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Swiss human rights expert joins UN panel

Kälin is the first Swiss to be voted onto the UN committee Keystone

The Swiss human rights expert, Walter Kälin, has been voted onto a prominent United Nations human rights committee.

This content was published on September 10, 2002 - 07:58

The vote was held in New York, one day before Switzerland becomes a full member of the United Nations on September 10.

Kälin, who is a professor of human rights and international law at Bern University, received 131 out of 143 votes.

The Swiss ambassador to the UN, Jenö Staehlin, welcomed the decision taken on Monday night. "We are very pleased about the outcome," said Staehlin.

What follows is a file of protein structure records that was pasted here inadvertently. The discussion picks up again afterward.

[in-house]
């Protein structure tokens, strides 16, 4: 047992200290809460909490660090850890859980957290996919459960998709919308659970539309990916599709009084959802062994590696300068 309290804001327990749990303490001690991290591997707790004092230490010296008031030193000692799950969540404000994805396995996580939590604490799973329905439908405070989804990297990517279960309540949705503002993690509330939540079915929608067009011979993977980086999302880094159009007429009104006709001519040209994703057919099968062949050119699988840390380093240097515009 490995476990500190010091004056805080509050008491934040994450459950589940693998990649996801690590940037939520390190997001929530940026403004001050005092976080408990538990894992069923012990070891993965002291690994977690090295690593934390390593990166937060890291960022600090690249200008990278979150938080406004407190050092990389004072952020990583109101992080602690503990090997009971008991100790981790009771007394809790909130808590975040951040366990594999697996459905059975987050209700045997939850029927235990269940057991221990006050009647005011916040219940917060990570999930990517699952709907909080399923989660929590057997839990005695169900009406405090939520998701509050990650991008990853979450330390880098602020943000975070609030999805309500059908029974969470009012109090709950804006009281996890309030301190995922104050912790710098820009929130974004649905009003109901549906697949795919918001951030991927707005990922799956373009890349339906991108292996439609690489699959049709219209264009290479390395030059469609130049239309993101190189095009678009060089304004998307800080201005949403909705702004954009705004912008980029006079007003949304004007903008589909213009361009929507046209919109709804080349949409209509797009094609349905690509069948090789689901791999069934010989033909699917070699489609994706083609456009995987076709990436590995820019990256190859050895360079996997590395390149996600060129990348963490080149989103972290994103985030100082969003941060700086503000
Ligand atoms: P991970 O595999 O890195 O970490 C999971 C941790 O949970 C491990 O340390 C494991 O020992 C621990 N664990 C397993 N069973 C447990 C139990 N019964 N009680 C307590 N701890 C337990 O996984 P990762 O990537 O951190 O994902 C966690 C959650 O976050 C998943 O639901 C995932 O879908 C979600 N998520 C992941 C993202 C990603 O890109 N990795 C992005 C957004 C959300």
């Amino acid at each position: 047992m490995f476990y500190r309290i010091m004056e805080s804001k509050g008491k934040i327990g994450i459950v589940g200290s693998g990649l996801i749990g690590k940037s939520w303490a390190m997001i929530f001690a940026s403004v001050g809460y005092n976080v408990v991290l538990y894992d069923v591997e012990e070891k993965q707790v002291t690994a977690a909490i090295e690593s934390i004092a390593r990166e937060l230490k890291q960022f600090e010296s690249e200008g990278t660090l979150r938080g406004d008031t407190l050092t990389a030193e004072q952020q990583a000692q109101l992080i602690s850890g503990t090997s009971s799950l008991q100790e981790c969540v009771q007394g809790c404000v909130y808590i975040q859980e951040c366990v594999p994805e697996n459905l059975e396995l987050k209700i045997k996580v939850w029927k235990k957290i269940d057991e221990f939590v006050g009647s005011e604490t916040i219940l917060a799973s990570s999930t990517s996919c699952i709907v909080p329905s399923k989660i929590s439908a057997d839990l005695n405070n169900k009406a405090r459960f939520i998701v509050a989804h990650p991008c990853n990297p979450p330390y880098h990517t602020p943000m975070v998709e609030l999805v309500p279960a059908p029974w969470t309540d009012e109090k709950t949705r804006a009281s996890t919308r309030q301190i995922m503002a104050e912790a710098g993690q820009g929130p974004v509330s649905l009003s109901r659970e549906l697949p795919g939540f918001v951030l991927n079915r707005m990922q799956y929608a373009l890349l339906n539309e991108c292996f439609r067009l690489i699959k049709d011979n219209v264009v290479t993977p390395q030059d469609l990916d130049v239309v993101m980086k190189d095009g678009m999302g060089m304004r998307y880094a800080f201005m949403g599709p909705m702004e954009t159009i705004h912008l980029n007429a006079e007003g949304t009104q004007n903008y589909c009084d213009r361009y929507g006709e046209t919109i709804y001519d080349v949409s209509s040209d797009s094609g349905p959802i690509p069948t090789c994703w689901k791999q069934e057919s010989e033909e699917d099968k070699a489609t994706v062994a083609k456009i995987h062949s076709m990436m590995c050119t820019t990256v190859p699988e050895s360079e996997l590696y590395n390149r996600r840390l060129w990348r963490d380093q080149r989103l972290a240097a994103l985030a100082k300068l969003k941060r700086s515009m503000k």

The committee is made up of 18 members and meets three times a year at the UN headquarters in New York and Geneva.

The panel monitors and interprets the International Covenant on Civil and Political Rights, considered by many scholars and international lawyers to be one of the most important international human rights treaties.

It states that all peoples have the right to life, liberty, security and self-determination. It also prohibits torture, cruel or degrading punishment or advocacy of national, racial and religious hatred.

"For the first time, Switzerland has a representative in the heart of the Human Rights Committee," said a Swiss foreign ministry spokesman.

To date, 148 states have joined the International Covenant on Civil and Political Rights. Switzerland ratified it in 1992.

According to the Swiss foreign ministry this is the first time that a Swiss national has been voted onto the UN committee.

swissinfo with agencies

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